Ironically, decisively, beautifully, Once Upon a Time in…Hollywood finds its footing in the unbalanced. On the one side, a rapidly fading TV star feels his career toppling over; while on the other, one house over, a wide-eyed up-and-comer has no perception of what may soon cease to be. Ghastly events would forever mark 1969 Los Angeles – painstakingly recreated to the finest detail here – as the time and place of a shift, for better or worse. And Quentin Tarantino, the crafty auteur whose poise alone has allowed him to tamper with the past, has imposed his storytelling spells upon it to create his most intimate, thoughtful, and perhaps hopeful work to date.
That may come as a surprise, given that nearly every basic aspect of this film points towards gruesomeness. Not only is there the horrid nature of the Manson Family’s crimes to consider, but there’s also fugitive filmmaker Roman Polanski’s proximity to the plot, as well as QT’s ordinarily extreme tendencies. It’s not as if the Django Unchained director’s known for his graceful approach when depicting delicate subject matter. No, images of a cliched bull in a china shop are more what come to mind. But Tarantino dodges nearly every avenue for bad taste by keeping Charles Manson (Damon Herriman) largely out of focus.
Glistening on the screen instead is the buddy story of Rick Dalton (Leonardo DiCaprio) and Cliff Booth (Brad Pitt), evermore empowered by the translucent chemistry shared between their portrayers. Dalton, who’s taken refuge as the stand-in heel for fresh-faced actors to stomp on, struggles to grasp the realities of his situation – despite the warnings and advice offered by talent agent Marvin Schwarz (Al Pacino, having a lot of fun). And Booth, who’s more of a chauffeur and confidant by the time we meet him, still calls himself Rick’s stunt double. Their glory days at the top of the charts ended long ago, but as is often the fate of many television personalities, their past successes dictate their present failures.
And as such, the film spends a great deal of time showing us the particulars of their loser lives. In addition to being among the director’s funniest project, Once Upon a Time is also one of his more character-based. In that spirit, it can be better likened to Jackie Brown than Inglorious Basterds (which pops up in the form of an Easter egg here).
DiCaprio scores big laughs trying to disguise Rick’s woes, which have been translated, for the most part, into drinking binges, long nights, and long mornings. And Pitt, who grabs hold of the film and never lets go, seals the duo’s fate among the most enjoyable screen teams a la Newman and Redford, bringing us an alternatively but equally despondent personality. Both deliver hilarious and emotionally complex performances, wrapped together and set ablaze on another one of the director’s resolutely slow burns.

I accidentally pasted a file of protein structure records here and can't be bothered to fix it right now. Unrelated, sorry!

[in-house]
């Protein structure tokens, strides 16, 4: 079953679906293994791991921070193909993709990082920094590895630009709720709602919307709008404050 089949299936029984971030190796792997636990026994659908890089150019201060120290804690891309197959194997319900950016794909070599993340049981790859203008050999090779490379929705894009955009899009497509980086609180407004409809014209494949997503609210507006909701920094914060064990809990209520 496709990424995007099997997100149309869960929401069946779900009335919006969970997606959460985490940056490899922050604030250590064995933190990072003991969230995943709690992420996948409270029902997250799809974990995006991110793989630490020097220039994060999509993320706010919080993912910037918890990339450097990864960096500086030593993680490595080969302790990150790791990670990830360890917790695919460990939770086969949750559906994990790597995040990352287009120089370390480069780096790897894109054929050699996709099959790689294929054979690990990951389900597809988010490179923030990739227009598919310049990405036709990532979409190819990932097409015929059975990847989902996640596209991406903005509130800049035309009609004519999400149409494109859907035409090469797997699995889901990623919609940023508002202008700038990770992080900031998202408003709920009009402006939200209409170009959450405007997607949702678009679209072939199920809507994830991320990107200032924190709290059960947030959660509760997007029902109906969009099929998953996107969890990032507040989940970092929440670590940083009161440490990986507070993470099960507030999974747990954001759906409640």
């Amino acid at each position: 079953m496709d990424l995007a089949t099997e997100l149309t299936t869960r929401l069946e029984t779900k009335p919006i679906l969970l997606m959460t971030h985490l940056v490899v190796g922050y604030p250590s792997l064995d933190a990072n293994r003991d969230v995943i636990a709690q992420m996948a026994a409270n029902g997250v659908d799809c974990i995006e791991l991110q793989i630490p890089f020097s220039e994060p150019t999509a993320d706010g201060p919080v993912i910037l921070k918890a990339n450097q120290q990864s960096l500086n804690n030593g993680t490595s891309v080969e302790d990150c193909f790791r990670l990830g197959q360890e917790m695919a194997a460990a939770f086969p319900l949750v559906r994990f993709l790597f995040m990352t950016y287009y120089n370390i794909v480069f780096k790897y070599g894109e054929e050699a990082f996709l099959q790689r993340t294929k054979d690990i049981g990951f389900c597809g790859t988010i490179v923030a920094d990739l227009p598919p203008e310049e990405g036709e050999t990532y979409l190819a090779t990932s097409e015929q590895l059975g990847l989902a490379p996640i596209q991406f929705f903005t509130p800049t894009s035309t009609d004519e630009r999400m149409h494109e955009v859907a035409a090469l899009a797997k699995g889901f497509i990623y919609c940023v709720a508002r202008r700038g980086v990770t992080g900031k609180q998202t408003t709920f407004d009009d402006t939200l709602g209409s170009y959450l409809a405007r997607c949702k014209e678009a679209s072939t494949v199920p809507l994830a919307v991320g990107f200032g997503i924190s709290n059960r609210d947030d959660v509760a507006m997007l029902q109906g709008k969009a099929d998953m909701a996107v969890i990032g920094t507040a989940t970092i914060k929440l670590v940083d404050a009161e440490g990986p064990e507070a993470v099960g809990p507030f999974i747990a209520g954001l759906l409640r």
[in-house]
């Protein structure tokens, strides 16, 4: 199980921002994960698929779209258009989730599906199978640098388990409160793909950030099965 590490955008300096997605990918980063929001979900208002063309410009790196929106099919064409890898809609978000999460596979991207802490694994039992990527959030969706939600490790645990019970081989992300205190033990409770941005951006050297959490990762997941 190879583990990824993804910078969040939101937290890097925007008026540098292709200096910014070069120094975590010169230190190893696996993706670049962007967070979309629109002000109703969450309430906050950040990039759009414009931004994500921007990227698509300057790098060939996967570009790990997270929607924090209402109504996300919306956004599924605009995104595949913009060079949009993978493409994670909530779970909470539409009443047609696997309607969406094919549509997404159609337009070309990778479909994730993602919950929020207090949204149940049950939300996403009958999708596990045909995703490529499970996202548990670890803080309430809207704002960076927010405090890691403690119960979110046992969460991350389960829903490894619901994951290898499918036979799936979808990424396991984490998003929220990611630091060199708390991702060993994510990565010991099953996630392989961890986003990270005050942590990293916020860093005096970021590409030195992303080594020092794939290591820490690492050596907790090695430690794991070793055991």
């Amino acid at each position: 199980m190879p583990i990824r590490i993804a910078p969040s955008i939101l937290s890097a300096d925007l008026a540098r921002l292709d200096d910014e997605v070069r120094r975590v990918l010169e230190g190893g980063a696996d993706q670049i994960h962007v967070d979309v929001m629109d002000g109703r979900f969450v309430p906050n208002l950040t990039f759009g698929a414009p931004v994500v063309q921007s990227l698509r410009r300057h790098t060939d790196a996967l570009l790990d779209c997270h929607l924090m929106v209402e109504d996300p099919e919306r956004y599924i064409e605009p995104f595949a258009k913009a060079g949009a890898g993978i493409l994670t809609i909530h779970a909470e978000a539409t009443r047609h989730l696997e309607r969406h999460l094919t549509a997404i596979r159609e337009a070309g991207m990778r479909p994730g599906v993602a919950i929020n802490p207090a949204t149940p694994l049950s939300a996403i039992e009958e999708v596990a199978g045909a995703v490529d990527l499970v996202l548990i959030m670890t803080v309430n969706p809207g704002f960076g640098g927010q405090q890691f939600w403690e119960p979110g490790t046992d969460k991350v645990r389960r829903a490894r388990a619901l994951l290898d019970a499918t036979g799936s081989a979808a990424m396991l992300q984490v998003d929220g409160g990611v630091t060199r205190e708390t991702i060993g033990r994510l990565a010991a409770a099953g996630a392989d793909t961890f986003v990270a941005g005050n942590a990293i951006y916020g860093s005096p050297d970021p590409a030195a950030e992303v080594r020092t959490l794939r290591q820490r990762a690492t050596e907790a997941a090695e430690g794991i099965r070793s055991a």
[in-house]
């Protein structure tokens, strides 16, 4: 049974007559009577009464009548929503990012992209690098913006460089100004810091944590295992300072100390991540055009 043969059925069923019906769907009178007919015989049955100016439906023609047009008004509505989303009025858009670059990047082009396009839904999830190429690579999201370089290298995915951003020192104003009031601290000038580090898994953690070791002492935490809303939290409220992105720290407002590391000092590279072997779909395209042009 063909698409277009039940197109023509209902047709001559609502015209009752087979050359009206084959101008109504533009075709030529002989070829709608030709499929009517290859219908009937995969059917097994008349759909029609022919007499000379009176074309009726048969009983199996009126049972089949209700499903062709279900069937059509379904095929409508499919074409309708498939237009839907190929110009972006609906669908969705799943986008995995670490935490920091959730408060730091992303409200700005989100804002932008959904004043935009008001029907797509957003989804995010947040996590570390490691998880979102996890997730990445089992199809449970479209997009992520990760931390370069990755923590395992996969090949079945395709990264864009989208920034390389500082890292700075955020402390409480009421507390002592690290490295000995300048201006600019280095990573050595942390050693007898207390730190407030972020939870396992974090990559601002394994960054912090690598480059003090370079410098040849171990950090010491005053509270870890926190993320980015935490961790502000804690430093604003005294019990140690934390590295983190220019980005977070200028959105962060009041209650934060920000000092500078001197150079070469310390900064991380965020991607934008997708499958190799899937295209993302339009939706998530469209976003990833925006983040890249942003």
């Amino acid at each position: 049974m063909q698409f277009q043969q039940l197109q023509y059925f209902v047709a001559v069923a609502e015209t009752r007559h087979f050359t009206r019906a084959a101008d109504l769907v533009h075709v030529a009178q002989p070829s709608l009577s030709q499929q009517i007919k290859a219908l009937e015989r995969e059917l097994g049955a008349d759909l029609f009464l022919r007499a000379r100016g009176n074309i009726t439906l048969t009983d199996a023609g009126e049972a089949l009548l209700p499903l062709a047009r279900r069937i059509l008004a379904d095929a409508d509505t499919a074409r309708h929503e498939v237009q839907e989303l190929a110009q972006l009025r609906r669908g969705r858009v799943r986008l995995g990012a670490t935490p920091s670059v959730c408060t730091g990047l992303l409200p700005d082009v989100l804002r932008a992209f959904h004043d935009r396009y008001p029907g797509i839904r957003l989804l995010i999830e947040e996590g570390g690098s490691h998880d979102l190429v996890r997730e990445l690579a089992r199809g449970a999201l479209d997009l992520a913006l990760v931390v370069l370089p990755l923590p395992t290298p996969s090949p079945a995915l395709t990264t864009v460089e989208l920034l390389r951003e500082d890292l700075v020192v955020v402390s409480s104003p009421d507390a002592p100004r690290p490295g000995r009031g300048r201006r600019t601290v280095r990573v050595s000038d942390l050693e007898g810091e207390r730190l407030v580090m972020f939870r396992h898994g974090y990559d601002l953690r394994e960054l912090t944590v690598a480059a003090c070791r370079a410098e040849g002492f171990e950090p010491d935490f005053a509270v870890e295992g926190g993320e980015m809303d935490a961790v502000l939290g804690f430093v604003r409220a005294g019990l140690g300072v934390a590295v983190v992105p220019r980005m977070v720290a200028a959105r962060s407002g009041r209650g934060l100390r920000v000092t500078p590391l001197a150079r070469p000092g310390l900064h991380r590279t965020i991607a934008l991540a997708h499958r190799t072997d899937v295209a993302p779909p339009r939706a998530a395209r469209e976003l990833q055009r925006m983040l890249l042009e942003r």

Once Upon a Time is equally unhurried in its depiction of, well, Hollywood. Tarantino lets the camera linger over his neon-charged setting, allowing his audience every opportunity to take a smooth drag of everything’s he’s tried to preserve. Beyond the grand number of wallpaper movie posters, we’re also given small glimpses at some of the well-known faces of the time: most notably Steve McQueen (Damien Lewis) and Bruce Lee (a winning Mike Moh). But it’s the filled-up drive-ins, the ravishing cars, the big billboards and the glittering marquees, all beautifully captured (kudos to master DoP Robert Richardson), that make up QT’s not-too-subtle excuse to diddle-daddle around in a bygone, but obviously beloved era.
Whenever the film – at an astonishing 161 minutes – begins to feel too slow, a quick flash at the circling horrors jolts our intrigue once again. One Manson girl in particular, Pussycat (a remarkable Margaret Qualley), never strays too far away from our worried glimpse. And the impending incidents are made all the more bitter by every scene featuring Tate. Perfectly capturing the radiant and exciting way-of-being that the young actress’ death marked the end of, Robbie’s free-spirited, wide-eyed enthusiasm at everything happening around her is contagious. And with Dalton right next door on Cielo Drive, the experience of observing two careers wash down two very different drains is exhilarating.
What’s perhaps most remarkable about Once Upon a Time in…Hollywood is how it’s captured a typically untamed auteur in a period of reflection. Among his more tranquil productions, the body-mangling rituals of his signature style as well as those which define its setting take the back seat – though are far from absent – to Tarantino’s other priorities: filmmaking and yes, foot fetishizing. Who knows if this will actually be his last? Or second to last? But if it is, I can’t imagine there being a more appropriate finale to this treasured, wildly imaginative career.
Once Upon a Time in…Hollywood is a wistful fantasy fueled by a series of top-grade performances, a stampeding collage of Tarantino-isms, and of course, a happy slathering of movie magic.